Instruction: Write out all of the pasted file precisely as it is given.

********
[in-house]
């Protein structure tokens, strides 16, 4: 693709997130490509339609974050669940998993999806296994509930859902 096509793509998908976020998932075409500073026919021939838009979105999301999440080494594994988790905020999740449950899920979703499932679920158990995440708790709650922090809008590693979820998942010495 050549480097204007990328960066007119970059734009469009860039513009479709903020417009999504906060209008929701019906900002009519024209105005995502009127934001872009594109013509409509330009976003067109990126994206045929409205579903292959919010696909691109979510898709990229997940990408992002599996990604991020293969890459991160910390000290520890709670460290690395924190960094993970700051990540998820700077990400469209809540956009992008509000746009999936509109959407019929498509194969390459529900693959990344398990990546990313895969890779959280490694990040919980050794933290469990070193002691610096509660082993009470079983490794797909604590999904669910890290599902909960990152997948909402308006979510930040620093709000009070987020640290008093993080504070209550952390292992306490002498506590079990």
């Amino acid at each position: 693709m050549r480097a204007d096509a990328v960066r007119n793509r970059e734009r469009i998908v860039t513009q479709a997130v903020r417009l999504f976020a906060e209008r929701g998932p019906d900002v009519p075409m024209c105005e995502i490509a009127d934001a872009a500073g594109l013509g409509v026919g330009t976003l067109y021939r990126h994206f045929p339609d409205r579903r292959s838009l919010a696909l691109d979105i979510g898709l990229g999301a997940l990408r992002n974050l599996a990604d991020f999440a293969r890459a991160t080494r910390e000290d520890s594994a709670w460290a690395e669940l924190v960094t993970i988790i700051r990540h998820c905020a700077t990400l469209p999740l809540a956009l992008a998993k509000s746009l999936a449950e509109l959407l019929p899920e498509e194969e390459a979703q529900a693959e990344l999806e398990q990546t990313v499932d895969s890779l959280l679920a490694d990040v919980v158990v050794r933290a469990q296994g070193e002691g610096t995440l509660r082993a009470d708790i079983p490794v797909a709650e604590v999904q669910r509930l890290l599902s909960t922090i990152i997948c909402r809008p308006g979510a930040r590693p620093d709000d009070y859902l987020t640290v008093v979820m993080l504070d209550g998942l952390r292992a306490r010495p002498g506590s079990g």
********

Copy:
[in-house]
């Protein structure tokens, strides 16, 4: 693709997130490509339609974050669940998993999806296994509930859902 096509793509998908976020998932075409500073026919021939838009979105999301999440080494594994988790905020999740449950899920979703499932679920158990995440708790709650922090809008590693979820998942010495 050549480097204007990328960066007119970059734009469009860039513009479709903020417009999504906060209008929701019906900002009519024209105005995502009127934001872009594109013509409509330009976003067109990126994206045929409205579903292959919010696909691109979510898709990229997940990408992002599996990604991020293969890459991160910390000290520890709670460290690395924190960094993970700051990540998820700077990400469209809540956009992008509000746009999936509109959407019929498509194969390459529900693959990344398990990546990313895969890779959280490694990040919980050794933290469990070193002691610096509660082993009470079983490794797909604590999904669910890290599902909960990152997948909402308006979510930040620093709000009070987020640290008093993080504070209550952390292992306490002498506590079990």
């Amino acid at each position: 693709m050549r480097a204007d096509a990328v960066r007119n793509r970059e734009r469009i998908v860039t513009q479709a997130v903020r417009l999504f976020a906060e209008r929701g998932p019906d900002v009519p075409m024209c105005e995502i490509a009127d934001a872009a500073g594109l013509g409509v026919g330009t976003l067109y021939r990126h994206f045929p339609d409205r579903r292959s838009l919010a696909l691109d979105i979510g898709l990229g999301a997940l990408r992002n974050l599996a990604d991020f999440a293969r890459a991160t080494r910390e000290d520890s594994a709670w460290a690395e669940l924190v960094t993970i988790i700051r990540h998820c905020a700077t990400l469209p999740l809540a956009l992008a998993k509000s746009l999936a449950e509109l959407l019929p899920e498509e194969e390459a979703q529900a693959e990344l999806e398990q990546t990313v499932d895969s890779l959280l679920a490694d990040v919980v158990v050794r933290a469990q296994g070193e002691g610096t995440l509660r082993a009470d708790i079983p490794v797909a709650e604590v999904q669910r509930l890290l599902s909960t922090i990152i997948c909402r809008p308006g979510a930040r590693p620093d709000d009070y859902l987020t640290v008093v979820m993080l504070d209550g998942l952390r292992a306490r010495p002498g506590s079990g």